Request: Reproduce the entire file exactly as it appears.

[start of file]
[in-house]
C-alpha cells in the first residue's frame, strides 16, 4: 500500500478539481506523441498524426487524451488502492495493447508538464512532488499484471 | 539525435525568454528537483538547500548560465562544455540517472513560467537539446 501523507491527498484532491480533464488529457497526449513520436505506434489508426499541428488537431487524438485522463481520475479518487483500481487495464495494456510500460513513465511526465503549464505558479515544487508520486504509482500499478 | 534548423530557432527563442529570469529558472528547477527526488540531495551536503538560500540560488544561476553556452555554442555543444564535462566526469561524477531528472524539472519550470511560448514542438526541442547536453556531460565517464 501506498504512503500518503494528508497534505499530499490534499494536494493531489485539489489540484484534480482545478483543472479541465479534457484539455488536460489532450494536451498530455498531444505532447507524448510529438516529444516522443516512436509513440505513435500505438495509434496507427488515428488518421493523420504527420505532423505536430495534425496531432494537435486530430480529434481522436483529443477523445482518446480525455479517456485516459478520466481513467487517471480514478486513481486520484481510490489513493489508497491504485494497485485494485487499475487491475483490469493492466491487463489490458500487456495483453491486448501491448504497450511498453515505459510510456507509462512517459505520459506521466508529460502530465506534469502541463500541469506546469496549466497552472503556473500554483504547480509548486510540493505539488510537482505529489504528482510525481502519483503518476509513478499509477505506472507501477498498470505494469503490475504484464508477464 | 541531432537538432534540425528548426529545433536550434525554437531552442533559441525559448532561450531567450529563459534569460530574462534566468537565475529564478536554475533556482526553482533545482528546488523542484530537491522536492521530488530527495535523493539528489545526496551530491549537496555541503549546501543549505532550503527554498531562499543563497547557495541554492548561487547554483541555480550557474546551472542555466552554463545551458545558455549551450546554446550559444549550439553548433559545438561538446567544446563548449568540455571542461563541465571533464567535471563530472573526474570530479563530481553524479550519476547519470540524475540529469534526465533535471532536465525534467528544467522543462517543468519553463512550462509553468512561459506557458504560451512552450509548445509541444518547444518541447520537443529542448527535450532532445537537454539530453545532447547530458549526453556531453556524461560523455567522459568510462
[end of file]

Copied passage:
[in-house]
C-alpha cells in the first residue's frame, strides 16, 4: 500500500478539481506523441498524426487524451488502492495493447508538464512532488499484471 | 539525435525568454528537483538547500548560465562544455540517472513560467537539446 501523507491527498484532491480533464488529457497526449513520436505506434489508426499541428488537431487524438485522463481520475479518487483500481487495464495494456510500460513513465511526465503549464505558479515544487508520486504509482500499478 | 534548423530557432527563442529570469529558472528547477527526488540531495551536503538560500540560488544561476553556452555554442555543444564535462566526469561524477531528472524539472519550470511560448514542438526541442547536453556531460565517464 501506498504512503500518503494528508497534505499530499490534499494536494493531489485539489489540484484534480482545478483543472479541465479534457484539455488536460489532450494536451498530455498531444505532447507524448510529438516529444516522443516512436509513440505513435500505438495509434496507427488515428488518421493523420504527420505532423505536430495534425496531432494537435486530430480529434481522436483529443477523445482518446480525455479517456485516459478520466481513467487517471480514478486513481486520484481510490489513493489508497491504485494497485485494485487499475487491475483490469493492466491487463489490458500487456495483453491486448501491448504497450511498453515505459510510456507509462512517459505520459506521466508529460502530465506534469502541463500541469506546469496549466497552472503556473500554483504547480509548486510540493505539488510537482505529489504528482510525481502519483503518476509513478499509477505506472507501477498498470505494469503490475504484464508477464 | 541531432537538432534540425528548426529545433536550434525554437531552442533559441525559448532561450531567450529563459534569460530574462534566468537565475529564478536554475533556482526553482533545482528546488523542484530537491522536492521530488530527495535523493539528489545526496551530491549537496555541503549546501543549505532550503527554498531562499543563497547557495541554492548561487547554483541555480550557474546551472542555466552554463545551458545558455549551450546554446550559444549550439553548433559545438561538446567544446563548449568540455571542461563541465571533464567535471563530472573526474570530479563530481553524479550519476547519470540524475540529469534526465533535471532536465525534467528544467522543462517543468519553463512550462509553468512561459506557458504560451512552450509548445509541444518547444518541447520537443529542448527535450532532445537537454539530453545532447547530458549526453556531453556524461560523455567522459568510462